That, however, may prove to be a tall order for Johnson, the first African-American to hold a leadership position in the state GOP. His impressive June 13 victory over incumbent David Sawyer at the state convention was the culmination of a contentious campaign marked by accusations of dishonesty and skeletons in the closet. And so far, those hot potatoes show no signs of cooling down.
Johnson's swift rise to prominence began with his election as chair of the Buncombe County Republican Party in 2008. And last month, he swept to victory in the statewide race, collecting 731 votes to Sawyer's 556 from the more than 1,600 delegates gathered in Raleigh. (The remaining delegates either supported other candidates or weren't present for the vote.)
Bolstered by that strong endorsement, Johnson has promised a new direction: improving his party's image, reaching out to new demographic groups, and ending the factionalism that has split the GOP at both the local and state levels.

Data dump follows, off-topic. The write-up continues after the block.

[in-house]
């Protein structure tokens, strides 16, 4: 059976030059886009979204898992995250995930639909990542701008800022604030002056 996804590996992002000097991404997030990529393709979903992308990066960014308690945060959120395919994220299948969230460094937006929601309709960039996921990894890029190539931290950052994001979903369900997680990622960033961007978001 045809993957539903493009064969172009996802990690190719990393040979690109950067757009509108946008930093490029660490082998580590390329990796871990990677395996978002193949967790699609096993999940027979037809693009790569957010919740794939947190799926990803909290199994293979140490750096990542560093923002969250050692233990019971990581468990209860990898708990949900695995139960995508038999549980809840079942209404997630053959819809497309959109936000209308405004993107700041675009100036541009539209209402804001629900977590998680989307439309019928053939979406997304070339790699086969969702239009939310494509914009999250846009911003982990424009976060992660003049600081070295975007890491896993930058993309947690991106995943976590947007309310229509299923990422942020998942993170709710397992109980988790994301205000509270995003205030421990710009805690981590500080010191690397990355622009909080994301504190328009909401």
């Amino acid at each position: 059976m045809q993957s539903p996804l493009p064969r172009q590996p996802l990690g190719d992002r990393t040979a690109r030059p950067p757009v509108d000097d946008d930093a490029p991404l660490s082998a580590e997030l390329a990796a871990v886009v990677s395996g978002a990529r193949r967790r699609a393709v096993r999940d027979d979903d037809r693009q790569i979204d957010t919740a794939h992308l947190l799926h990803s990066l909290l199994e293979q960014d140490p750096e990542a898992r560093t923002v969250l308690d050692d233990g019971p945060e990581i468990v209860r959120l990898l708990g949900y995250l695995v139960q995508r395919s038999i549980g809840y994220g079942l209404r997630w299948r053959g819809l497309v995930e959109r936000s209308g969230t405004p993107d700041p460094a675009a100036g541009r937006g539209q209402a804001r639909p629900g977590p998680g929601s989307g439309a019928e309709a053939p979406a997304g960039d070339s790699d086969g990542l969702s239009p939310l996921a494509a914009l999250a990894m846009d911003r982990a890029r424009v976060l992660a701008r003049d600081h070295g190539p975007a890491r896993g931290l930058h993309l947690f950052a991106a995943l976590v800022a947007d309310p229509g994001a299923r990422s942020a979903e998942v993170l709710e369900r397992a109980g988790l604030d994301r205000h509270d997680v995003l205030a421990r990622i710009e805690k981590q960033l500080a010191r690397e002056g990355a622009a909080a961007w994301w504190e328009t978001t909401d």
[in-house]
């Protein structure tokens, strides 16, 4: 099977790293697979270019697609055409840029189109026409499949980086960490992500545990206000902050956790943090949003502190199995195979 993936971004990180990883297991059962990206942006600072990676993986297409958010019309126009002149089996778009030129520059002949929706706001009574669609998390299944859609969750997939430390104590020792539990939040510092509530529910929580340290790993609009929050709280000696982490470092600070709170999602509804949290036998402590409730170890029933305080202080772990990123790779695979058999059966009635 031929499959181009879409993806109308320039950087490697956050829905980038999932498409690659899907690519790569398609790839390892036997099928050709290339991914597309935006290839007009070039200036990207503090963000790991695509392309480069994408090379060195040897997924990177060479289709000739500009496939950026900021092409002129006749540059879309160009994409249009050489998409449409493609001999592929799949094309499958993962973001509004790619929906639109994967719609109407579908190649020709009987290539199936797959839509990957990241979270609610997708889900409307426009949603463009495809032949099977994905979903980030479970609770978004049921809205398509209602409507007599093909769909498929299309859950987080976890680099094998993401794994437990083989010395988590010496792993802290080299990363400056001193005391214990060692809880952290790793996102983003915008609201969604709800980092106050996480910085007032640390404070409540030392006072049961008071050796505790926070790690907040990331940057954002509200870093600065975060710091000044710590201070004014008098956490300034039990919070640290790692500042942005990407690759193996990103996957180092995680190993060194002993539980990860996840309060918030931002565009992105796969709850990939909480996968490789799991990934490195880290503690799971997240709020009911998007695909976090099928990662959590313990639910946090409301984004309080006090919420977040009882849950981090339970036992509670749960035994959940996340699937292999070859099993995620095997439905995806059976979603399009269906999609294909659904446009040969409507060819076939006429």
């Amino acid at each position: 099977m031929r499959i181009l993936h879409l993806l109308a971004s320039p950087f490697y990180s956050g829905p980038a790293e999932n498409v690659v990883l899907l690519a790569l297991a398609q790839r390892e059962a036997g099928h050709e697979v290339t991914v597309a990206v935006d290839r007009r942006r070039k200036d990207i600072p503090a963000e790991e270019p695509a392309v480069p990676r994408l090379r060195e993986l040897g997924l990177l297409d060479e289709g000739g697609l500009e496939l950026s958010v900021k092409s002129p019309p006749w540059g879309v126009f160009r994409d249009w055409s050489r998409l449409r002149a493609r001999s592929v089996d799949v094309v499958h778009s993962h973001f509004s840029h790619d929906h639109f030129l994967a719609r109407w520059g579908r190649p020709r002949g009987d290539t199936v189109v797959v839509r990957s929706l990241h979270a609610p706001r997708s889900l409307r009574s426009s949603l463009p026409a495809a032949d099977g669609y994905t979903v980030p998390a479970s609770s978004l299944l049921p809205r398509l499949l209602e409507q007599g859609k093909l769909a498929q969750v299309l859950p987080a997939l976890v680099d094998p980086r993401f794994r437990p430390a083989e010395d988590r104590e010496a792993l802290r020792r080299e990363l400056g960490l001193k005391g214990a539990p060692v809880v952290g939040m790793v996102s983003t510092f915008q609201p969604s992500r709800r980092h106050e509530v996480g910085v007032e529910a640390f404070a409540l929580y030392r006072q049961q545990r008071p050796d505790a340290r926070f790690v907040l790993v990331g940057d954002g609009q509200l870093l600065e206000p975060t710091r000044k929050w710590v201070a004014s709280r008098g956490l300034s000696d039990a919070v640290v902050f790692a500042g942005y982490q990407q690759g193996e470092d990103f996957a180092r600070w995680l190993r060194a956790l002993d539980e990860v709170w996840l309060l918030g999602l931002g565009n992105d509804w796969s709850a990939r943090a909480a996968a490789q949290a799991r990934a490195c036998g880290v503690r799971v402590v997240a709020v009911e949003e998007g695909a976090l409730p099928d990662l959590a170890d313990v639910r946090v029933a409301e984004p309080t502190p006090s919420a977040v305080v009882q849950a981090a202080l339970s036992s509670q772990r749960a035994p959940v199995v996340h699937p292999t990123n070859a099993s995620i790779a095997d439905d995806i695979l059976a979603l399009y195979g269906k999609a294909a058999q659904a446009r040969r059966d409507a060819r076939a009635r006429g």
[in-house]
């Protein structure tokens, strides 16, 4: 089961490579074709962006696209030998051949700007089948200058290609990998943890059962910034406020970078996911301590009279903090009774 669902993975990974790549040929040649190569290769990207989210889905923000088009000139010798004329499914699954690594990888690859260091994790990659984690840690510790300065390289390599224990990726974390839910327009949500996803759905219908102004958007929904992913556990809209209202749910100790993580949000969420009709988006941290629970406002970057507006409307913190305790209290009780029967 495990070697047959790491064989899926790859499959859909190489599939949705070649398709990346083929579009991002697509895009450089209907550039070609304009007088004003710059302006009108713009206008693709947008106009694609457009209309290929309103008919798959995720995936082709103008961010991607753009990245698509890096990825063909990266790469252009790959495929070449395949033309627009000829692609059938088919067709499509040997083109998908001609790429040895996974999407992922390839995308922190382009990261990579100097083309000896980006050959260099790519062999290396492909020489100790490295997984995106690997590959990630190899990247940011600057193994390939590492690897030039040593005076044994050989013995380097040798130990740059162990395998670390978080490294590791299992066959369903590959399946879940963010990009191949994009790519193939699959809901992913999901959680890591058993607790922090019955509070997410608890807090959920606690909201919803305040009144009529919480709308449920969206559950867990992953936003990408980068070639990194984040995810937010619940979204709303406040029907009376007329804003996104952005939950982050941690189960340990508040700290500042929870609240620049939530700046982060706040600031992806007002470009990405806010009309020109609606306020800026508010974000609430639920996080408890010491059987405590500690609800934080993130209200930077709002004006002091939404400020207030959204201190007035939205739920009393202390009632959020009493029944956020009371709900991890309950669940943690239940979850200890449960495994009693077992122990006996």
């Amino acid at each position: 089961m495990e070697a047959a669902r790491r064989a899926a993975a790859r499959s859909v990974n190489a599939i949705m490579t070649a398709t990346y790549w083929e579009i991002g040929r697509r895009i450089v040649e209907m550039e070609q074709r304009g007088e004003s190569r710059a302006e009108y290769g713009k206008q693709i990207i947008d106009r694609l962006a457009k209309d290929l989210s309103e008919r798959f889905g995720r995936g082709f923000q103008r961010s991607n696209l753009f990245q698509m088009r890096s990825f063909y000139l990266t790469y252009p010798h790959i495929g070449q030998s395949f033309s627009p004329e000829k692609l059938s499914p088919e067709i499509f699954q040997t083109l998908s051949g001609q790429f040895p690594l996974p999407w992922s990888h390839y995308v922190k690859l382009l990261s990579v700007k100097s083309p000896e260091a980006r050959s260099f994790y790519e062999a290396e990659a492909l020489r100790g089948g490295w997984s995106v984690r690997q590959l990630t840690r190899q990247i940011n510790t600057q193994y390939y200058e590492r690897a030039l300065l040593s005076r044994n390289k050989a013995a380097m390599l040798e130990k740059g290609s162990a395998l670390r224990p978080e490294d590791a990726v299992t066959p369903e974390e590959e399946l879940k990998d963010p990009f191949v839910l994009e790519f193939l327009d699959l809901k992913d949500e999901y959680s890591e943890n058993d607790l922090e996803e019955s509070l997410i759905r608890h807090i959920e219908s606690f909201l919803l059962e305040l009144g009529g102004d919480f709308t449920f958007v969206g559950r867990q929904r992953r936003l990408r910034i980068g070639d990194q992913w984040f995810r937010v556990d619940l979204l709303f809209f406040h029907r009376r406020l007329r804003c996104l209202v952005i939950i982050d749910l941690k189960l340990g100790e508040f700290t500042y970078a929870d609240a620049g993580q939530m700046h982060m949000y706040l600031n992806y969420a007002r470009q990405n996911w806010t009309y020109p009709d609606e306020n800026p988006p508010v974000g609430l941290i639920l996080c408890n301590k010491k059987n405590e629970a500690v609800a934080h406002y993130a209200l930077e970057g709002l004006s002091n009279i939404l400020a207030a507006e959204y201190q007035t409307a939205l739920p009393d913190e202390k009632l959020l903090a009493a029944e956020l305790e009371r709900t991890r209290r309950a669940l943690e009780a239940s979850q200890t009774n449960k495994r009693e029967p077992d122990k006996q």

But he clearly has his work cut out for him. In the 2008 elections, Republicans took a thrashing at all levels. And meanwhile, controversy rages over issues raised during this year's state campaign: a 1996 domestic-violence conviction in Ohio, and questions concerning the legitimacy of Johnson's claimed 2000 doctorate degree.
Critics within the party have decried Johnson's behavior as deceptive. Shortly after news of Johnson's conviction broke, 11th Congressional District GOP Chair Stephen Duncan said he felt "like we were so deceived" because Johnson hadn't come forward earlier.
But other party officials and activists have leaped to Johnson's defense, sometimes ferociously, saying he's brought new energy to the local GOP following a period of infighting.